Administrative error taints Latapy’s maiden squad.
Twenty-five-year old Ma Pau FC attacker and 2006 World Cup member Anthony Wolfe probably did not sleep well on Tuesday night.
Wolfe, who started in the last three international fixtures under the reign of departed coach Francisco Maturana, saw the maiden 22-man squad by new national coach Russell Latapy and realized that he was not in it.
The mobile, all-action utility player is hardly a household name for fans of the “Soca Warriors”. Wolfe made his international debut in 2003 during the short lived reign of Hannibal Najjar and, six years later, has just 23 appearances to his name—18 of those caps came in the last year under Maturana.
But Wolfe felt, at the very least, he deserved to be in any local selection and was crushed that Latapy, his former teammate and idol, seemed to think otherwise.
Wolfe vented to Ma Pau assistant coach Angus Eve who, in turn, rang Latapy to enquire about the non-selection, which seemed odd since Latapy and Eve recently had a positive exchange on the player.
Latapy apologized to Eve. It was, apparently, a mistake. Wolfe was always meant to be in the squad and was belatedly invited to the first session, which was held yesterday at the Larry Gomes Stadium in Malabar.
The Trinidad Express confirmed as much when they contacted team manager David Muhammad. Muhammad was dismissive when pressed on the reason for Wolfe’s absence in the first place.
“He is in the squad (now),” said Muhammad. “That is what matters.”
Indeed. Muhammad has been a Trinidad and Tobago Football Federation (TTFF) employee for barely 15 months but he seems to fully grasp the ethos that permeates their headquarters.
Accountability and competence, as far as the local football governing body is concerned, are for players and, arguably, the head coach but surely not for administrators.
So Maturana was ushered to the Piarco International Airport’s departure with a dunce’s cap for the team’s poor start to the final 2010 World Cup qualifying round. Yet Muhammad stays despite a catalogue of blunders which include heading a technical staff that dropped national heroes via text messages, failing to bridge the gap between staff and players, an apparent inability to book an international team beyond Guyana and the occasional tendency of sending invitation letters for players at the wrong clubs.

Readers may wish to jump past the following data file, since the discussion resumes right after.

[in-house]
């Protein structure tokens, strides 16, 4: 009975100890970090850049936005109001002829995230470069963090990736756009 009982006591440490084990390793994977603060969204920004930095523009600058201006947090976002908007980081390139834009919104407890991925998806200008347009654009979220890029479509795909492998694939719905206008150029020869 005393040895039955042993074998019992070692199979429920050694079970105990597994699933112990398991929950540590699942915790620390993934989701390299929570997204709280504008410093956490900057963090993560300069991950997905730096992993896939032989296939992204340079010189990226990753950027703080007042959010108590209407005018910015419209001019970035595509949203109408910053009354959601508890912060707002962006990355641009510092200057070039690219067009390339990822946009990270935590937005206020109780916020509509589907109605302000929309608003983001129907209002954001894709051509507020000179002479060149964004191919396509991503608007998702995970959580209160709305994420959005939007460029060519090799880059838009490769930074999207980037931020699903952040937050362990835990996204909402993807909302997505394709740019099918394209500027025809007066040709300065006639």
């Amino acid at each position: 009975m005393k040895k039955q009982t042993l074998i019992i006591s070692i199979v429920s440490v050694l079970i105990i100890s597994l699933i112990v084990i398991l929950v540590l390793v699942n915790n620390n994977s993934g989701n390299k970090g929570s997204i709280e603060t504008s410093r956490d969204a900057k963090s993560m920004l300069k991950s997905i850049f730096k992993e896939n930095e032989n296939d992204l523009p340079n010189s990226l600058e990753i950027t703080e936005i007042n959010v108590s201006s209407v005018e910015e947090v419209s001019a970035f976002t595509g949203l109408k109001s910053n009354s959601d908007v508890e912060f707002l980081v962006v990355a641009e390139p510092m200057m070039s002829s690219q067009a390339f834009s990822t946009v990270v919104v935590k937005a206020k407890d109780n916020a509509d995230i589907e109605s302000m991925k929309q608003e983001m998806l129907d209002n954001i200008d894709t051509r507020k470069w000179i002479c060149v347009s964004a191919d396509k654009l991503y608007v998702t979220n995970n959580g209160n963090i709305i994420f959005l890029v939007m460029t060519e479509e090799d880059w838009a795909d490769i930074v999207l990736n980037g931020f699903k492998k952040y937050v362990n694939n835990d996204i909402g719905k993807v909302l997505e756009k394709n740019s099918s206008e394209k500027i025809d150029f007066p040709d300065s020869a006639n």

Already, he has proven his worth to his rookie coach, Latapy—if not for the tainted team sheet handed to the media then surely for his response to the error.
Muhammad’s belief that administrative blunders should be ignored while errant passes and shoddy defending are intolerable is an old theme in the TTFF. And it looks like it will run for a while yet.
Over the next month, Latapy will try to convince his players to take pride in their duties. He will assure them that slip ups are harshly punished at this level and would talk repeatedly about how a five percent increase in their abilities can make a world of difference.
Muhammad, with replica shirt under his suit, would probably nod along too and may even add his polished oratory to the lecture. Any notion of hypocrisy would escape him.
I had hoped to discuss Latapy’s first squad. The intriguing selections of Conrad Smith, Devon Jorsling, Hughton Hector and Noel Williams or the shock recalls for the likes of Hayden Tinto, Dwayne Jack and Gyasi Joyce. Perhaps even speculate on the omissions of Cyd Gray, Marvin Oliver, Kerry Baptiste and Jerol Forbes.
Instead, Wolfe’s mistaken exclusion distracts. Muhammad believes it is a non-issue. For the rest of us, it feels more like déjà vu.
Wolfe, like most of his teammates, will be either booed or praised according to his performance on June 6. By now, he would be accustomed to such public judgments of his competence.
Latapy too would be made to account for the time he spends with the national squad and the team he sends out to face Costa Rica and Mexico.
But spare a thought for the influential figures lurking in the corridors of the TTFF who seem immune to the court of opinion.
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